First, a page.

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Ron Mendricks

Trenton, New Jersey, like any other modern city of over one hundred thousand souls was one big industrial metroplex. The buildings in Trenton were nearly all dedicated to the efficient manufacture and recycling of various products which contributed to the general growth of the city itself, its communities and partnerships. Only a very few souls, those with a lot of money, or those in certain "valued" positions in the professional hierarchy were allowed to live in Trenton, though stuffed with buildings, considered one of the most pleasant places on the east coast to live. Despite the advances, like molecular decombinators, (which banished the need for sewers, eventually relegating pedestrians to the complex preestablished corridors underground), the need still existed for transportation of people and goods in small, boxlike vehicles. One such advance, magnetic resonance propulsion, took those vehicles off the ground and into the air. Just getting a driver's license was work. Keeping it was a chore and buying a flitter was nearly impossible, but still, every level of every byway was generally congested with flitters of all sizes and shapes moving on magnetic cushions at various altitudes, which were predetermined by the drivers' skill, previous accident record and certain unknown genetic factors, most of which are still a mystery to the average flitter pilot.

As the orb of the sun touched the western horizon, heralding the oncoming night, every light in Trenton, for that matter on the east coast, snapped on. Night in Trenton was virtually the same as day, except one need not wear sunscreen. Though pedestrian traffic was largely confined to the well-lighted, well-monitored, sweet-smelling, air-conditioned once-sewers below, the occasional ruffian, armed with an array of spray paint cans, markers, stencils, diodal decalomania and microthin battery stickers escaped to the upmost air and the well-lighted night to make his mark on the world.

On the building we will now visit, one industrious soul created with painstaking detail and the most modern appliances and techniques his idea of the status of the world. A bodiless set of teeth and lips swallows flitters, two-headed horses, six-legged calfs, two-headed birds, vidscreens and much of the other realities of the modern world. As one watches, the lips engulf the potpourri, cheeks swell and down a short tube a swelling mound moves to a perfect stomach which moves in the exact way yours does, spasming left, right, up, down, around until the mound, smaller, longer and seemingly alive travels through a complex representation of human intestines, the whole image moving, in endless loops of peristaltic, perpetual motion. At the end of the long, long intestinal trail, an anus waits, its sphincter opens at the insistence of a golden egg. The egg drops to the bottom of the wall, splits open to reveal a hand which waves at the viewer. From behind the egg come twin razors. The razors spin and, madly whirring, slice off the index finger, the ring finger and the pinky of the hand. Blood spouts in a gruesomely realistic gout as the hand turns, its lone middle finger pointing upwards, toward the rectum from which it came, indicating perhaps where we go, where we come from? Who can guess? The artist maybe? The hand turns then into a dove with two heads, it flies up to join the two headed horse and the vidscreens, where they all are summarily digested again and again. Inside the building live a few dozen of the privileged few. One of them, Regina Comfort, must be more privileged than she herself knows. But nonetheless there she was.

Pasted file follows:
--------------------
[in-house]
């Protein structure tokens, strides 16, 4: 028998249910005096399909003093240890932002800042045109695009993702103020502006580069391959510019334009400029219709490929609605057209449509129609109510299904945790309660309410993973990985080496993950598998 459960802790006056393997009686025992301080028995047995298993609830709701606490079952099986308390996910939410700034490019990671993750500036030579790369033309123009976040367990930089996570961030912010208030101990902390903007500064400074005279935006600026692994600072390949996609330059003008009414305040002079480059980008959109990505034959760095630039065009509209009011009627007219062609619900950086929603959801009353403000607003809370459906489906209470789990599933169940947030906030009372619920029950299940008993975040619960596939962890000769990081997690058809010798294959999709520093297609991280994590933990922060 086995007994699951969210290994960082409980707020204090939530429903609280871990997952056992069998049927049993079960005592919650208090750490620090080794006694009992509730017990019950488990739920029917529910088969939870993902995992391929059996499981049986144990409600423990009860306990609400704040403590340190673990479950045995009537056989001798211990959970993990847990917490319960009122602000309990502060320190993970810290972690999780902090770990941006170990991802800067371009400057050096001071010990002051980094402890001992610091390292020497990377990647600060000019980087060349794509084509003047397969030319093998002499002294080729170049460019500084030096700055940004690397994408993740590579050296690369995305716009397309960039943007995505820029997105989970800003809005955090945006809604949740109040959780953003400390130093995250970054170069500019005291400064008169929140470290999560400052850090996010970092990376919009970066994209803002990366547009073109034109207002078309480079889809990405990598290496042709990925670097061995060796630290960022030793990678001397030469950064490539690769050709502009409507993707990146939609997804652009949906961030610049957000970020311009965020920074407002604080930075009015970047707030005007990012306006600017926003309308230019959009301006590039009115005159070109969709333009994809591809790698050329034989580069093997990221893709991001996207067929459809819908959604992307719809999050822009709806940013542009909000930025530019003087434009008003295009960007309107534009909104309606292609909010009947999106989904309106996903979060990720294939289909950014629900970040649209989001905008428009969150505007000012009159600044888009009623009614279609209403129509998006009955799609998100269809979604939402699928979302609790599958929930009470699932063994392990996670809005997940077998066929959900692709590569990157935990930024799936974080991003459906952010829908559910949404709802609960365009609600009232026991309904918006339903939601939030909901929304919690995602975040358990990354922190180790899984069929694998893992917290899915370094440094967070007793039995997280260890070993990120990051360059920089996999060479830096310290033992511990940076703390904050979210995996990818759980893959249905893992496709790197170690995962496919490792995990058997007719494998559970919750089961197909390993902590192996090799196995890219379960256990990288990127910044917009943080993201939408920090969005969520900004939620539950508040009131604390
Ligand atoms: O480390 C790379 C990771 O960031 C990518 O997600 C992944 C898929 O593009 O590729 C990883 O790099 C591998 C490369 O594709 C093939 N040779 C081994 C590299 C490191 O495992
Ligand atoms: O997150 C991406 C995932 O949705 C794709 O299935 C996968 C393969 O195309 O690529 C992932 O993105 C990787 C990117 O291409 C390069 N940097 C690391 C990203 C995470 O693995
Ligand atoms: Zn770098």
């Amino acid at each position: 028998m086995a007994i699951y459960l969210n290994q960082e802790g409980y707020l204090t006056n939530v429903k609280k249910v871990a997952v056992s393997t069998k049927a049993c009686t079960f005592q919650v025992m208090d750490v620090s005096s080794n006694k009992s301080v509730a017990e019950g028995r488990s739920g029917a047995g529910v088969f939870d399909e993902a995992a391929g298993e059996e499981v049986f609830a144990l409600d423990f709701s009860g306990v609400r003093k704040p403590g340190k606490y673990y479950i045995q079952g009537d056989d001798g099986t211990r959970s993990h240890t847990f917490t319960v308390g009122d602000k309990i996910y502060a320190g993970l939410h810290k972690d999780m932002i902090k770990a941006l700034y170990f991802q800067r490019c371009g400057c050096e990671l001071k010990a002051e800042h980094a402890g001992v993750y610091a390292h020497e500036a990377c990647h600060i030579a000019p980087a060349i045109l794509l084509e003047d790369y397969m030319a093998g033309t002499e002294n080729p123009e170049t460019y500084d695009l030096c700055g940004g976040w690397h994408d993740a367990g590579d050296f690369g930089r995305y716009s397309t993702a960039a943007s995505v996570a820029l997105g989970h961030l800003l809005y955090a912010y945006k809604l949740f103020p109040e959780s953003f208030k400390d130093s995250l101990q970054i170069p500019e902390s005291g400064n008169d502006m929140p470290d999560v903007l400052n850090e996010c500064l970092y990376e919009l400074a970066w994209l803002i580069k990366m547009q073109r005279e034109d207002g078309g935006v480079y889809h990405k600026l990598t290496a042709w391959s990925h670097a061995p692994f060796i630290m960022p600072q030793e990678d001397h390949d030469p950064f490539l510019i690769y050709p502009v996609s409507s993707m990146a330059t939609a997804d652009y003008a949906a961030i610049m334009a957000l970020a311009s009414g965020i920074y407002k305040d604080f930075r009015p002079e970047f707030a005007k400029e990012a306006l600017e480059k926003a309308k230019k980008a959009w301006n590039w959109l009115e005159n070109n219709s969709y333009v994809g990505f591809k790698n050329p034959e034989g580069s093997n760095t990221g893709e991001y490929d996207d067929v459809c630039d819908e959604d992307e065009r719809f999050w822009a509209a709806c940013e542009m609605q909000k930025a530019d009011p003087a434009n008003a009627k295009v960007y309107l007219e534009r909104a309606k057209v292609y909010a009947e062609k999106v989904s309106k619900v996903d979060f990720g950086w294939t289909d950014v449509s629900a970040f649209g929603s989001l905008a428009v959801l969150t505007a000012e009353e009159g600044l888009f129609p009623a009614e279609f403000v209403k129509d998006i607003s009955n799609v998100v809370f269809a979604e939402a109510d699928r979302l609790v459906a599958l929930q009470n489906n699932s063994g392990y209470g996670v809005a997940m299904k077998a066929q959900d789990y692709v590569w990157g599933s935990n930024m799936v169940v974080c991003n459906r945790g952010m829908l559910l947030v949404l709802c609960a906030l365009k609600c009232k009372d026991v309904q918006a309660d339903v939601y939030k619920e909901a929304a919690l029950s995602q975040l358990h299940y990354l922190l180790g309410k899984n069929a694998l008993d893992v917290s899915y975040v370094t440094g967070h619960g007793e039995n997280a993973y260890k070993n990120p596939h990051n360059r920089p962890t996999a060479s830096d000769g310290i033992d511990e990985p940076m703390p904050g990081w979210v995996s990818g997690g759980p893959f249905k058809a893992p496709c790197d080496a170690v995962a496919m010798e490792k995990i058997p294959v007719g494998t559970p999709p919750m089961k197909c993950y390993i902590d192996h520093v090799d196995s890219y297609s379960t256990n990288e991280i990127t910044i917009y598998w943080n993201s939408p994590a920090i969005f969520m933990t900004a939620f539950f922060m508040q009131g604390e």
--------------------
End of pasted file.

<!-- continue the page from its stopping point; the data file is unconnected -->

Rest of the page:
There she was, Regina and her friend for the evening, or maybe for longer. Celeste was her name. Named for the stars, no doubt.

Appropriate, as you will see.

"Is it on now--working, I mean? I mean... What do you expect to see with that thing?" Celeste seemed ready to bounce out of her skin in her excitement, nipples perky, buttocks absolutely fat-free.

"It's mounted on the building a block away from his flat; I might get a few shots of him fucking that little twinkie he calls his lover." Regina breathed through her nose, concentrating on the viewscreen before her.

"That would be fun," Celeste murmured, picking at her toes.

"Hilary," Regina intoned to the ceiling, "dim the lights, please. Thirty percent of normal." The lights dimmed. The women witnessed the other apartment through a tiny multilense camera stuck on a window six storeys up and seven blocks away. Now Celeste and Regina stood out against the relative darkness of the loft apartment, their forms illuminated primarily by the viewscreen before them, and focused on the unmoving picture of a window two miles distant,

"Why name your computer?"

"What? Oh, you mean Hilary? Oh, I just feel silly saying, 'Computer this and Computer that' haven't you named yours?"

"I don't have one."

"Really? Well, when you move in with me--"

"Who said I was moving in?" Celeste snuggled up to Regina, her tiny shoulder fitting perfectly into the cleft between Regina's ample breasts.

"I was hoping." Regina smiled, looking into Celeste's eyes and passing her hand over the younger woman's thigh to stop before reaching her kinky bush. Celeste enfolded Regina's hand in both of hers. There was a moment of silence followed by a chime.

"What's that?" Celeste flinched, startled.

"The food's here."

"Oh. It scared me."

"It was worse before; I got so tired of it, like fire engine bells."

"Fire engine?" Celeste squinted.

"You're so young." Regina used Celeste's body as a pedestal as she climbed to her feet. Naked, except for her slippers, wooly in the shape of pussycats that meweled at each step, she padded pussily to the door. She took a credit chip from the dispenser on the wall and opened the door. The boy on the other side didn't seem to even notice
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